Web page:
Ash dieback

Staffordshire Wildlife Trust is very concerned about the spread of ash dieback disease in the UK. Ash trees, as hedgerow and field trees, are an important feature in our landscape and also a key component of ecologically unique woodlands that support rare species.

We welcome the five point plan* for addressing ash die back (Chalara fraxinea) in the short-term, issued by Secretary of State Owen Paterson on November 9.

Paul Wilkinson, The Wildlife Trusts’ Head of Living Landscapes, said: “We are reassured by this statement and the specific reference to the importance of preserving mature trees in the short-term. This needs to be a longer-term commitment. We need to allow and encourage nature to heal itself. Genetically resistant trees should be identified and protected. A rich environment is more likely to support trees that are genetically diverse, and so able to breed natural resistance.”

Tree diseases, which come from fungal, bacterial or viral sources, are part of the natural cycle in woodland. They are a form of natural disturbance that can create diversity.

Ahead of a more detailed control plan, due to be issued at the end of this month, The Wildlife Trusts’ Paul Wilkinson, added:

“We will play our part in spotting the disease and help Government develop further measures for the long-term. Central to this should be strengthening the resilience of our natural environment to cope with these and other stresses. Government must invest in creating habitats that can survive and adapt in the face of an increasing range of pressures. Developing an ecologically robust landscape will be the best insurance policy against disturbances like tree diseases.”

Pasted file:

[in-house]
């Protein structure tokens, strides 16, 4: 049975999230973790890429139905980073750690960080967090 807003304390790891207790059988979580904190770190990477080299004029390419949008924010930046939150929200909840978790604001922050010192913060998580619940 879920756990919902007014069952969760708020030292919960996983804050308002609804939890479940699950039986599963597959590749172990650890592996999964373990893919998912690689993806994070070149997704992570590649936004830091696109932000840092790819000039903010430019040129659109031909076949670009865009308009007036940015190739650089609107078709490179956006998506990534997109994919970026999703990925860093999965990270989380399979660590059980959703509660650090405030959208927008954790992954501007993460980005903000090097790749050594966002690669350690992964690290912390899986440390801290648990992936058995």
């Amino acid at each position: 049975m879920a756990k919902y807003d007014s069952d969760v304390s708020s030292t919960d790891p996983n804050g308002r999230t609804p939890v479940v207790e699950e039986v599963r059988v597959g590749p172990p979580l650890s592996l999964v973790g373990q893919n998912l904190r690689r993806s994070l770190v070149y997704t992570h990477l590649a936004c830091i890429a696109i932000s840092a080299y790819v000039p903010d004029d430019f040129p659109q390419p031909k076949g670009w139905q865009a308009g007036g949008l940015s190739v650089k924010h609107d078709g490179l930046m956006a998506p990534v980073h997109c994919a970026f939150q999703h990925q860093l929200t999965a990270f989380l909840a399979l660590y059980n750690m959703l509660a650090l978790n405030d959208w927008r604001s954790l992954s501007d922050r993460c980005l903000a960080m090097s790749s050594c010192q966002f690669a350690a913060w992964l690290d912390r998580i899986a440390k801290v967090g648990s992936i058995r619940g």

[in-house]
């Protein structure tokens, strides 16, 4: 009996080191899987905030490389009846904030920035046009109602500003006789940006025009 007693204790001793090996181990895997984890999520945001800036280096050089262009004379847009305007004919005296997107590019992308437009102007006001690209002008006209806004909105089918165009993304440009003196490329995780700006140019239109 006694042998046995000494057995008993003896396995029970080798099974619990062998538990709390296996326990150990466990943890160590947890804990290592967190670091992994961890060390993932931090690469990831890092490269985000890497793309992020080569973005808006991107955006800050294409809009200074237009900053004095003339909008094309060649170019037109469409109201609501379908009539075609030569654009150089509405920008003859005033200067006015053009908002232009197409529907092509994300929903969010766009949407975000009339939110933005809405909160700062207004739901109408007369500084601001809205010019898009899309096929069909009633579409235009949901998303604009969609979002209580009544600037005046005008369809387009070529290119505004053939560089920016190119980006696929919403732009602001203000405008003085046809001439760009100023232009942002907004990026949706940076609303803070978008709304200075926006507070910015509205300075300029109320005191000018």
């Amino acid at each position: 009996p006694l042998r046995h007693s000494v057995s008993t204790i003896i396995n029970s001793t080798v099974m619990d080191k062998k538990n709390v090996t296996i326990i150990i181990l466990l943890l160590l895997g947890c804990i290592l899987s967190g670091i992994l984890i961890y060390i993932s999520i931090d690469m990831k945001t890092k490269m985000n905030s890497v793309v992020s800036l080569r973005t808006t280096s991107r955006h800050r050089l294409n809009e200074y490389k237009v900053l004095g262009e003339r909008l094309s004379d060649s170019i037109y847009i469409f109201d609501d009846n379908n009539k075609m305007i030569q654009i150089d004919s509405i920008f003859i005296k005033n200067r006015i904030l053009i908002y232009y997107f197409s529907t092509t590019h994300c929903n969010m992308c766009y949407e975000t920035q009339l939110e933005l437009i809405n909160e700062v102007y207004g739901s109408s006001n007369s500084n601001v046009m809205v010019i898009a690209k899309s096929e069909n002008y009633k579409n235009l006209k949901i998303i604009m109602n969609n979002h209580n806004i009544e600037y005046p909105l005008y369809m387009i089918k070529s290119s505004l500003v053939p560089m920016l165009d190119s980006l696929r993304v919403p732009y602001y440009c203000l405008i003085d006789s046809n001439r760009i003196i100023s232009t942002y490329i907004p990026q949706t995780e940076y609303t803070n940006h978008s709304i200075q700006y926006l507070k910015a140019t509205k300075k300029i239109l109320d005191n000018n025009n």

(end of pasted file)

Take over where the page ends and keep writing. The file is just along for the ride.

* The five point plan for addressing ash die back in the short-term, announced by Secretary of State Owen Paterson

1. Newly-planted diseased trees and diseased trees in nurseries will be traced and destroyed, as once young trees are infected they succumb quickly.

2. Mature trees will not currently be removed, as they are valuable to wildlife, take longer to die and can help us learn more about genetic strains that might be resistant to the disease. Infection does not occur directly from tree to tree.

3. Better understanding of the disease will be built through research and surveys, which will look not only for diseased trees but for those that show signs of resistance to Chalara, to help identify genetic strains resistant to the disease.

4. The search for the disease will include trees in towns and cities as well as the countryside, building partnerships with a range of organisations beyond Government.

5. Foresters, land managers, environmental groups and the public will be informed about how to identify diseased trees and those likely to be resistant to the disease, and know what to do if they find a diseased tree.